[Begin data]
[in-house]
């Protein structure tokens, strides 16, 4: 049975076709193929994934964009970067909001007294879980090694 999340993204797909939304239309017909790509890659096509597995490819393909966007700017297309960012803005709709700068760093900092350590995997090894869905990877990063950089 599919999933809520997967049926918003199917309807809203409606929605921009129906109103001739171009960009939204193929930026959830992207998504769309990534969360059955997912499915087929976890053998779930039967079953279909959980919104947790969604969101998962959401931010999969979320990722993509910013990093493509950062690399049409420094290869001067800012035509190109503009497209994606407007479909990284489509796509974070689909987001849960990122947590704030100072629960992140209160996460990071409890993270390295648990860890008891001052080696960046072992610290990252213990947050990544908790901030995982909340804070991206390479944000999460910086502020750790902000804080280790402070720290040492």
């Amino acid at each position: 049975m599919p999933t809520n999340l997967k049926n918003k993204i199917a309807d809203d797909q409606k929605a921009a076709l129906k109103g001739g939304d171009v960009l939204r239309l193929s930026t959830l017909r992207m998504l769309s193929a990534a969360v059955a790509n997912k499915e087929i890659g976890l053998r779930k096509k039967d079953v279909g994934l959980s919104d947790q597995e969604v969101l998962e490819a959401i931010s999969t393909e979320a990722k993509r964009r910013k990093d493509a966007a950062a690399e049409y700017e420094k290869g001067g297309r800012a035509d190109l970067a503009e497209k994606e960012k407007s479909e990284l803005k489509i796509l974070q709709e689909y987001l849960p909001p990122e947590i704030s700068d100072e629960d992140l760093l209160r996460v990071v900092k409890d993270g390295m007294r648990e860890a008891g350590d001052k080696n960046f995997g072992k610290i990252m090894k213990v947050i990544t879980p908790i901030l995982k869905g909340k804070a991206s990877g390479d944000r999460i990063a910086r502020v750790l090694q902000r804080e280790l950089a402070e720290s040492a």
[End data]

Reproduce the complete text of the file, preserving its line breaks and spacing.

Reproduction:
[in-house]
């Protein structure tokens, strides 16, 4: 049975076709193929994934964009970067909001007294879980090694 999340993204797909939304239309017909790509890659096509597995490819393909966007700017297309960012803005709709700068760093900092350590995997090894869905990877990063950089 599919999933809520997967049926918003199917309807809203409606929605921009129906109103001739171009960009939204193929930026959830992207998504769309990534969360059955997912499915087929976890053998779930039967079953279909959980919104947790969604969101998962959401931010999969979320990722993509910013990093493509950062690399049409420094290869001067800012035509190109503009497209994606407007479909990284489509796509974070689909987001849960990122947590704030100072629960992140209160996460990071409890993270390295648990860890008891001052080696960046072992610290990252213990947050990544908790901030995982909340804070991206390479944000999460910086502020750790902000804080280790402070720290040492």
């Amino acid at each position: 049975m599919p999933t809520n999340l997967k049926n918003k993204i199917a309807d809203d797909q409606k929605a921009a076709l129906k109103g001739g939304d171009v960009l939204r239309l193929s930026t959830l017909r992207m998504l769309s193929a990534a969360v059955a790509n997912k499915e087929i890659g976890l053998r779930k096509k039967d079953v279909g994934l959980s919104d947790q597995e969604v969101l998962e490819a959401i931010s999969t393909e979320a990722k993509r964009r910013k990093d493509a966007a950062a690399e049409y700017e420094k290869g001067g297309r800012a035509d190109l970067a503009e497209k994606e960012k407007s479909e990284l803005k489509i796509l974070q709709e689909y987001l849960p909001p990122e947590i704030s700068d100072e629960d992140l760093l209160r996460v990071v900092k409890d993270g390295m007294r648990e860890a008891g350590d001052k080696n960046f995997g072992k610290i990252m090894k213990v947050i990544t879980p908790i901030l995982k869905g909340k804070a991206s990877g390479d944000r999460i990063a910086r502020v750790l090694q902000r804080e280790l950089a402070e720290s040492a």